The beauty of Rainbow Islands comes in its simplicity. You can play it in a very simple way, but there is a proper way to play it to aim for that perfect game that you strive for. Your standard fire button creates a rainbow which you can walk up to get to new heights. You’re going to need to climb too, as each level has a time limit and if you take too long the level will begin to flood. There are power ups available to improve your rainbow creation ability; yellow potions will make your rainbows form faster, a red potion will change your rainbow from single to double and eventually triple. Rainbows can attach to each other and if you jump or fall on them, they will then crumble. You can kill the enemies with your rainbows directly, drop a rainbow on an enemy or capture them underneath them and then jump on it to kill it. You gain more points by dropping a rainbow on multiple enemies under rainbows and it will make them more likely to spawn a gem. The gems are there to aid you to get a better score. When you collect all seven colours you get an extra life and when you complete the end of level boss they open up a bonus point stage.
Bubble Bobble was one of the first cooperative platformers I had played. I enjoyed changing between trying to finish the level with whomever I was playing and then stealing as many of the bonuses that I could to get the better score. Sadly Rainbow Islands is missing a cooperative mode, but I think if it had one the game would be way too easy.
I generally dislike sports games, however, Speedball 2 is no ordinary sports game and there was no way I can mention the Amiga without mentioning this title. You take control of a team playing one of the most brutal games ever invented, where punching an opponent just so you can get the ball is encouraged and rewarded. Developed by the fantastic studio known as the Bitmap Brothers, who are famous for a number of excellently made games that include Gods, Chaos Engine, Magic Pockets and classic shoot-em up Xenon 2.
Speedball 2 was beautiful, humorous and challenging to say the least. As you played through the league you would gain enough money from matches to be able to upgrade the armour and power of your team members. I remember the AI of the latter matches becoming quite tricky. The real fun came from playing against a friend and being ruthless with their Goalkeeper. So much so that they were eventually carted off on a stretcher which would significantly reduce that player’s ability.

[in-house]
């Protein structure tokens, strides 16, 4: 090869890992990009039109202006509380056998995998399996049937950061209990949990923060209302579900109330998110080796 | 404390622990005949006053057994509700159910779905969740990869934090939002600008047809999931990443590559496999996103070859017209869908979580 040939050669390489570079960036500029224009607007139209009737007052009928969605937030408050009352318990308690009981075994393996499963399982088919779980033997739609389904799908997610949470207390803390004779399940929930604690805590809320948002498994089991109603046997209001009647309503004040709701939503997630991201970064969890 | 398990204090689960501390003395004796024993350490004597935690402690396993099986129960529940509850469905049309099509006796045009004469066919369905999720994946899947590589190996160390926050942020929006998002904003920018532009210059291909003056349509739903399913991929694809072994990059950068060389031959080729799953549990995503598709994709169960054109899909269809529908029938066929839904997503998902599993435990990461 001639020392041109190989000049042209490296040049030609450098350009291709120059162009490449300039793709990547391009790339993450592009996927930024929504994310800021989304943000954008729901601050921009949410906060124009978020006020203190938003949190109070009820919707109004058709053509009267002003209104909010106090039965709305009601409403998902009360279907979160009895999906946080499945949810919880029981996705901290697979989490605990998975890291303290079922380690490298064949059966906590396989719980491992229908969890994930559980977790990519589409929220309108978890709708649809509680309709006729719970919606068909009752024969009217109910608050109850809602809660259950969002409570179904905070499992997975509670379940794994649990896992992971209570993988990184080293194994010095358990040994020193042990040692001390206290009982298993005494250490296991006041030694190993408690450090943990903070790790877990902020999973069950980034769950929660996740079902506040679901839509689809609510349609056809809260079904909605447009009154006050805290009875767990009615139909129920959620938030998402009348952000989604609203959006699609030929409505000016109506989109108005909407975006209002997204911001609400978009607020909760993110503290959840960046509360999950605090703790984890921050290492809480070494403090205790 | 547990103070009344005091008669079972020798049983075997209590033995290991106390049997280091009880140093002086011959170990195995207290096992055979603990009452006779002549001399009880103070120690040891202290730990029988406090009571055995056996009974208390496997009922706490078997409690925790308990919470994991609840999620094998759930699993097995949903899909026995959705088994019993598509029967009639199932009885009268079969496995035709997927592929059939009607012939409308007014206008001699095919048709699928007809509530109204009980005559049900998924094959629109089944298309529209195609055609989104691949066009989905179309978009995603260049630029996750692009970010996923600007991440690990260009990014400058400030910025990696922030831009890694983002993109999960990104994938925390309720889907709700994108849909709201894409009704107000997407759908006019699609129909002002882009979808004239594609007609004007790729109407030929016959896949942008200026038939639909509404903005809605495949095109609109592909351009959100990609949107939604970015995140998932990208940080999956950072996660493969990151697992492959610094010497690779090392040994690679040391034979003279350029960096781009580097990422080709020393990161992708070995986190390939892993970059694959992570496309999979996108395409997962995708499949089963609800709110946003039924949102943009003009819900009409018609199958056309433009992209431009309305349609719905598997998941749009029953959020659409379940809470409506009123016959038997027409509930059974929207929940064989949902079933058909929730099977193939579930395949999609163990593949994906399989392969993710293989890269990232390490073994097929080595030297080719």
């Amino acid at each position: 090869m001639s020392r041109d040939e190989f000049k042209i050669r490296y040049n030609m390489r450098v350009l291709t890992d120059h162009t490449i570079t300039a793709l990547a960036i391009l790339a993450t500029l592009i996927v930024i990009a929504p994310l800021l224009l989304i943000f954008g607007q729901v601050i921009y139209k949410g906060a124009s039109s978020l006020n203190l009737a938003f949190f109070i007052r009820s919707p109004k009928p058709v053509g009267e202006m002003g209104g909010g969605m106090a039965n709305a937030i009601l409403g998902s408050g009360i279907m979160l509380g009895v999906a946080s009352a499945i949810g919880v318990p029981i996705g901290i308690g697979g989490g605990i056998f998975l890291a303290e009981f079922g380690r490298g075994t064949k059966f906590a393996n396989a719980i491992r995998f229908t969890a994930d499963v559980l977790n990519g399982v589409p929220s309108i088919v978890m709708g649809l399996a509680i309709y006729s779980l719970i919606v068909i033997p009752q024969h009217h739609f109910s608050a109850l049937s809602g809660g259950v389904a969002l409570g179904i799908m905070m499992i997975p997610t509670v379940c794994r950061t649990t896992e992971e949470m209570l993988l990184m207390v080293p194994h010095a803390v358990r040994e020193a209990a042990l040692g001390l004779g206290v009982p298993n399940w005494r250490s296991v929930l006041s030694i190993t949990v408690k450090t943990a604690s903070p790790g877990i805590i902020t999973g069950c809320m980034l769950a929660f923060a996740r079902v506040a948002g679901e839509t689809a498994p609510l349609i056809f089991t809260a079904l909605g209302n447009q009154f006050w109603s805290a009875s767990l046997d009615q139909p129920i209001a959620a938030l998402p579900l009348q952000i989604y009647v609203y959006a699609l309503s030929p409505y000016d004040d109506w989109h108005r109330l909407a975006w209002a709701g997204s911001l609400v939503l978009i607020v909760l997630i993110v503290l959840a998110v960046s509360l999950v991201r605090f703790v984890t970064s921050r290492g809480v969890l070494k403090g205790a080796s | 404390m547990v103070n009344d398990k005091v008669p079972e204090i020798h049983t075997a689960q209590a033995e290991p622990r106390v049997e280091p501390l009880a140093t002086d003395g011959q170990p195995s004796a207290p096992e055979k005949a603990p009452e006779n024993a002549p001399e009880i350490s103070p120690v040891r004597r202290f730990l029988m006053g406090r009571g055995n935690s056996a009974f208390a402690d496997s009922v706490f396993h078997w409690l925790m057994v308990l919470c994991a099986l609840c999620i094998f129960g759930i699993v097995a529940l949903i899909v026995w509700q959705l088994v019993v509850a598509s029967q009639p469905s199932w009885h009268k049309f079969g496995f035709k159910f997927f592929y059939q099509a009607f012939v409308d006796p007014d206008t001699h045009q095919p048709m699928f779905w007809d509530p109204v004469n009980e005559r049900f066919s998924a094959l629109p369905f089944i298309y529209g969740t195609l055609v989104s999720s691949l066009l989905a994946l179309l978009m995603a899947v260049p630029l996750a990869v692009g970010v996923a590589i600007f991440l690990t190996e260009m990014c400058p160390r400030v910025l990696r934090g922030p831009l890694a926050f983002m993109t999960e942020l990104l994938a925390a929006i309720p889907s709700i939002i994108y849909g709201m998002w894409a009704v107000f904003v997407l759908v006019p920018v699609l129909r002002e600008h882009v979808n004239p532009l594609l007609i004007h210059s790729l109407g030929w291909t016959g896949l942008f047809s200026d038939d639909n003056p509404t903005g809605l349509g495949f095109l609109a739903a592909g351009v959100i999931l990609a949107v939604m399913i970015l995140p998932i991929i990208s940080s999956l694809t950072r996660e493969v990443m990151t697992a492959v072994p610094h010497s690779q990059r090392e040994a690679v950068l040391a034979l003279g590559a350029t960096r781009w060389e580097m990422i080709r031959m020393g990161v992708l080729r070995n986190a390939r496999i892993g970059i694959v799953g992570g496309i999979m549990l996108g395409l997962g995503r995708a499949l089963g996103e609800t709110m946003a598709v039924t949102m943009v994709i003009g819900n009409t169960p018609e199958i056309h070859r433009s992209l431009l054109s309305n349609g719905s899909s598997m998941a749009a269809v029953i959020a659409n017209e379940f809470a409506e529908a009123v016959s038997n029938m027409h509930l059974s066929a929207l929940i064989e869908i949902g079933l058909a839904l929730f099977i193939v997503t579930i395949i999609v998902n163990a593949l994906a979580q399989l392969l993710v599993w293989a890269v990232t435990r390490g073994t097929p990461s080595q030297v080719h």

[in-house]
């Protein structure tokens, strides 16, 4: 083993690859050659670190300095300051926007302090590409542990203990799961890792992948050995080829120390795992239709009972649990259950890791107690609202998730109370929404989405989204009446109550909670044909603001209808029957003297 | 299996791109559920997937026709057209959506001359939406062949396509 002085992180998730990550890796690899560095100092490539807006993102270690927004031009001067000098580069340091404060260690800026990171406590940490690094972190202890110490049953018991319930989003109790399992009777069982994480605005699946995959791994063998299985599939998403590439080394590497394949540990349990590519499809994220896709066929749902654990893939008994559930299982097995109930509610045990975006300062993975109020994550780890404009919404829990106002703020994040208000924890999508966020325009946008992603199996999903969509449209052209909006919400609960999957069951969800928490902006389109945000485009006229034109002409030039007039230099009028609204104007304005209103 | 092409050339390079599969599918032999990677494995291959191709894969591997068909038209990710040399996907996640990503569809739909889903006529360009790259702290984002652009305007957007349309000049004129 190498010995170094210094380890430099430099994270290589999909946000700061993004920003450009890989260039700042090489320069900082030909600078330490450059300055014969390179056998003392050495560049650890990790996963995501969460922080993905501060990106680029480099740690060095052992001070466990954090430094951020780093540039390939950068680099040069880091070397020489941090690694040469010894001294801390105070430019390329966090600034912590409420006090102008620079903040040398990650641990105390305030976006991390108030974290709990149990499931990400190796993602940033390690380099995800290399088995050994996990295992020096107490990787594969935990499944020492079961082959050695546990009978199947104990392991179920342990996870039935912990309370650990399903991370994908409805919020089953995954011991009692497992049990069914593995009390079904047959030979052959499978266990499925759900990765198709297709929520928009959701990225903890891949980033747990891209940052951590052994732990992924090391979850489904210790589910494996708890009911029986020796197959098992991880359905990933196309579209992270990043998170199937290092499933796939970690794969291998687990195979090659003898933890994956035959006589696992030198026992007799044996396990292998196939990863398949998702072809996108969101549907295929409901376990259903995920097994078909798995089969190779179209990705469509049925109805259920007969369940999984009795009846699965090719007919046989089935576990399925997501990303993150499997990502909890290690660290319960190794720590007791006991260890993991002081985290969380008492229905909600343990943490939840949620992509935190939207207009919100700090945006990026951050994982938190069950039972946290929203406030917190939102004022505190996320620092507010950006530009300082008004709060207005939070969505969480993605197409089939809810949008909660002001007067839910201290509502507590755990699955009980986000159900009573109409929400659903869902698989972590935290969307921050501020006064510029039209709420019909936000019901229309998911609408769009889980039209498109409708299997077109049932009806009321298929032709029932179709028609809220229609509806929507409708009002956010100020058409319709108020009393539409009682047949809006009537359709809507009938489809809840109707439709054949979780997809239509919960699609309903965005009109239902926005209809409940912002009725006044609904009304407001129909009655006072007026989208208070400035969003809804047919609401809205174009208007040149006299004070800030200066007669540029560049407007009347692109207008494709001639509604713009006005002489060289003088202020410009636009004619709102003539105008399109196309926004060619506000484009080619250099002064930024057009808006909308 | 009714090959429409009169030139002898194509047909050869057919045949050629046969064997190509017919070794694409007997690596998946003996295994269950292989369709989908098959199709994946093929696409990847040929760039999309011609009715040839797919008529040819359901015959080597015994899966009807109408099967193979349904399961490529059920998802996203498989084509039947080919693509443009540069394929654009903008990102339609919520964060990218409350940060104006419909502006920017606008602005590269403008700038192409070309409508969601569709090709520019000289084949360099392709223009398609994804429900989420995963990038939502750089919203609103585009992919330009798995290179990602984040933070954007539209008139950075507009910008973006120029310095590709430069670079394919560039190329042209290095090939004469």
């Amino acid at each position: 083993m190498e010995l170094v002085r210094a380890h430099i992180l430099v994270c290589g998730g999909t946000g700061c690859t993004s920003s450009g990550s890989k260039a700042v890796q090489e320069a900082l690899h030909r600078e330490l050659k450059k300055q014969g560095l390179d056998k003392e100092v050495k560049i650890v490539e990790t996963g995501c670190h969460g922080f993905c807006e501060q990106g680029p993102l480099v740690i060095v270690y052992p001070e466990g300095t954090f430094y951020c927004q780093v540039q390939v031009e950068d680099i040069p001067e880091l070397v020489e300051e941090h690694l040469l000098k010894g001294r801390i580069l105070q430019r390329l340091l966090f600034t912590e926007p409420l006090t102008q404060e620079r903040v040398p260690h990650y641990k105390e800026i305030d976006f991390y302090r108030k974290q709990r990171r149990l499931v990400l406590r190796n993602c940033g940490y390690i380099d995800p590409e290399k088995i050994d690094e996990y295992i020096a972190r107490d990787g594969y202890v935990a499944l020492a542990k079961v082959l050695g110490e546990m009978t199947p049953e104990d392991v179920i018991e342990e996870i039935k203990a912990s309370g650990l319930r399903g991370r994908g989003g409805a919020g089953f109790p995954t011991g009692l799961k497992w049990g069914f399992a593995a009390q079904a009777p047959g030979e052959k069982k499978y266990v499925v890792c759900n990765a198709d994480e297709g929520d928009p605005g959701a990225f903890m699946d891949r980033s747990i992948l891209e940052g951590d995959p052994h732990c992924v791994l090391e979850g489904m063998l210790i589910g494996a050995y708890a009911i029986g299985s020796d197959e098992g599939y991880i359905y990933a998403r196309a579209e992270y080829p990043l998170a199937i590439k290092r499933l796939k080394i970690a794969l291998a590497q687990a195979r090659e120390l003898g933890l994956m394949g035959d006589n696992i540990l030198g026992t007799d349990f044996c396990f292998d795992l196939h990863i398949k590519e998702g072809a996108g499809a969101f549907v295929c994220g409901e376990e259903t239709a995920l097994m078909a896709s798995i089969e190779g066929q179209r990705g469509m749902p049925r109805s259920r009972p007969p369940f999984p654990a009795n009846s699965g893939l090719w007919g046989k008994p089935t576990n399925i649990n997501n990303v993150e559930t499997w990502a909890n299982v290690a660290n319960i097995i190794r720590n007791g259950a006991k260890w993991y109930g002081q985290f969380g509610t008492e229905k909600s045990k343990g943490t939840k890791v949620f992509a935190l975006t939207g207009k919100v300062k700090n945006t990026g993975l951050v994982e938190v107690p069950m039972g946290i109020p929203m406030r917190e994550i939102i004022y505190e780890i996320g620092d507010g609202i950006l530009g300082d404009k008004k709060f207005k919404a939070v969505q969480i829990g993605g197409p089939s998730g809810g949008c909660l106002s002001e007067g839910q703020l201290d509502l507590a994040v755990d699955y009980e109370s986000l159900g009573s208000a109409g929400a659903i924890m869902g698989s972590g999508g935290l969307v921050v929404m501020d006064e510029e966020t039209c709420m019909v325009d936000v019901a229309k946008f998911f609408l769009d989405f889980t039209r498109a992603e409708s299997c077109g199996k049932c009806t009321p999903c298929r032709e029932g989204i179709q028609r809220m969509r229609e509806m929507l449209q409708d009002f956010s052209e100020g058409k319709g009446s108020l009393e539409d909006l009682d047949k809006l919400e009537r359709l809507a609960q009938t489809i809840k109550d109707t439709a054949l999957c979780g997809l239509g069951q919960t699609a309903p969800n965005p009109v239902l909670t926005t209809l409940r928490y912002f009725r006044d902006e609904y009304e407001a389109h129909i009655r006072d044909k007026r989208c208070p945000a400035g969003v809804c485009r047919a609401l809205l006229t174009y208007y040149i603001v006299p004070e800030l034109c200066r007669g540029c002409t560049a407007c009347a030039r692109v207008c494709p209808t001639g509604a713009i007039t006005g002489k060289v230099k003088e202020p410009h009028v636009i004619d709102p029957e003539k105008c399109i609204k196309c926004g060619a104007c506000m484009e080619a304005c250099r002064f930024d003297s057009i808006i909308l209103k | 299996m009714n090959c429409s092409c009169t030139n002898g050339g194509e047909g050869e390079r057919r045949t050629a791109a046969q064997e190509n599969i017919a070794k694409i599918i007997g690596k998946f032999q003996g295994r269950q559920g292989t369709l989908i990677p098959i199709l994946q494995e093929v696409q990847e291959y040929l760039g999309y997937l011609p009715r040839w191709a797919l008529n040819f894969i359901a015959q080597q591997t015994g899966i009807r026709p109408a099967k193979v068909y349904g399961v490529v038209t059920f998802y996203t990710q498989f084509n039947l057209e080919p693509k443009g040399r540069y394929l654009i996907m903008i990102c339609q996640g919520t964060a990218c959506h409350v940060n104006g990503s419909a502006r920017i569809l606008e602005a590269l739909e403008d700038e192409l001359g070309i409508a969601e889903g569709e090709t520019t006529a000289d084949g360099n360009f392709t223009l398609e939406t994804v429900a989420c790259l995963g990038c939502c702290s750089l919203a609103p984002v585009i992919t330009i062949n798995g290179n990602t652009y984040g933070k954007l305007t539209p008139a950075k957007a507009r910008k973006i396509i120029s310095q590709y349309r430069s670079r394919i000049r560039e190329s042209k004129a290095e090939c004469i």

I’d like to say that Speedball 2 still remains one of the best sports game I have played. It received critical acclaim by all the major magazines on time of release. It was revamped with an HD version being released on Steam in 2013 but the game was criticised, as it was missing any sort of internet multiplayer and it was reported for being slow, buggy and actually worse than the Amiga version.
The great thing about today’s technology is that systems like the Amiga can now be emulated. If you want to do so then you should look into Amiga Forever, WinUAE or FS-UAE. All three of these products do a pretty good job of emulating the original system and all of its variants. I learned so much with my Amiga so it’s a real nostalgia moment for me to look back on it, it got me through some hard teenage years and gave me an outlet to put my creativity into.
I actually have my first credit in a game on an Amiga product, back in 1994 I worked for a company known as Kompart. They were a publisher in the UK and it was the first anyone had ever heard of the Croteam who later went on to make the Serious Sam series. Football Glory was essentially a Sensible World of Soccer clone, my role in the game was support based. I remember several times during the development of the game logging onto the BBS that the Croteam were running to download the latest version of the game for testing. I was 19 at the time, young and eager to get into the games industry, little did I know what a cut-throat business it was going to turn out to be. Still, I have both very fond and very odd memories about this time in my life.
Did you have an Amiga? If so tell us what your favourite games were? Do you still play any with an emulator? Do you have any great emulator tips to share with our community? Give us your feedback via the comments section or as per usual over on Facebook, Reddit and Twitter